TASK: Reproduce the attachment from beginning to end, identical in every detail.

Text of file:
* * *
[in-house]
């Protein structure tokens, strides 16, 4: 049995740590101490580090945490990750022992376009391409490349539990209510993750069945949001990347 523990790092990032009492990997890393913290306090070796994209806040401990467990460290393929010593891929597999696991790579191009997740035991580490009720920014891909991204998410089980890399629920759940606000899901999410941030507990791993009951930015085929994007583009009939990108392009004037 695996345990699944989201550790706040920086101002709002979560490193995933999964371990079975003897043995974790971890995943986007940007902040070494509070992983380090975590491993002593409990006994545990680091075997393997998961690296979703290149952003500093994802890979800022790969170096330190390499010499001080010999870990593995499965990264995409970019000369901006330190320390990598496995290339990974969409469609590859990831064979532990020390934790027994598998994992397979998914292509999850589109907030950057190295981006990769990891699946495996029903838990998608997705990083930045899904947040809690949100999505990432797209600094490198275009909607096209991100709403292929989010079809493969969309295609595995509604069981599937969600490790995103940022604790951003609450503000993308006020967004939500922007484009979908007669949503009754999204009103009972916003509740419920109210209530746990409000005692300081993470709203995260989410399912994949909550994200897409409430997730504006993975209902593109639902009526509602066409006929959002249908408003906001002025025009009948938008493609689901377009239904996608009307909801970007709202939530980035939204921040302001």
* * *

[in-house]
């Protein structure tokens, strides 16, 4: 049995740590101490580090945490990750022992376009391409490349539990209510993750069945949001990347 523990790092990032009492990997890393913290306090070796994209806040401990467990460290393929010593891929597999696991790579191009997740035991580490009720920014891909991204998410089980890399629920759940606000899901999410941030507990791993009951930015085929994007583009009939990108392009004037 695996345990699944989201550790706040920086101002709002979560490193995933999964371990079975003897043995974790971890995943986007940007902040070494509070992983380090975590491993002593409990006994545990680091075997393997998961690296979703290149952003500093994802890979800022790969170096330190390499010499001080010999870990593995499965990264995409970019000369901006330190320390990598496995290339990974969409469609590859990831064979532990020390934790027994598998994992397979998914292509999850589109907030950057190295981006990769990891699946495996029903838990998608997705990083930045899904947040809690949100999505990432797209600094490198275009909607096209991100709403292929989010079809493969969309295609595995509604069981599937969600490790995103940022604790951003609450503000993308006020967004939500922007484009979908007669949503009754999204009103009972916003509740419920109210209530746990409000005692300081993470709203995260989410399912994949909550994200897409409430997730504006993975209902593109639902009526509602066409006929959002249908408003906001002025025009009948938008493609689901377009239904996608009307909801970007709202939530980035939204921040302001």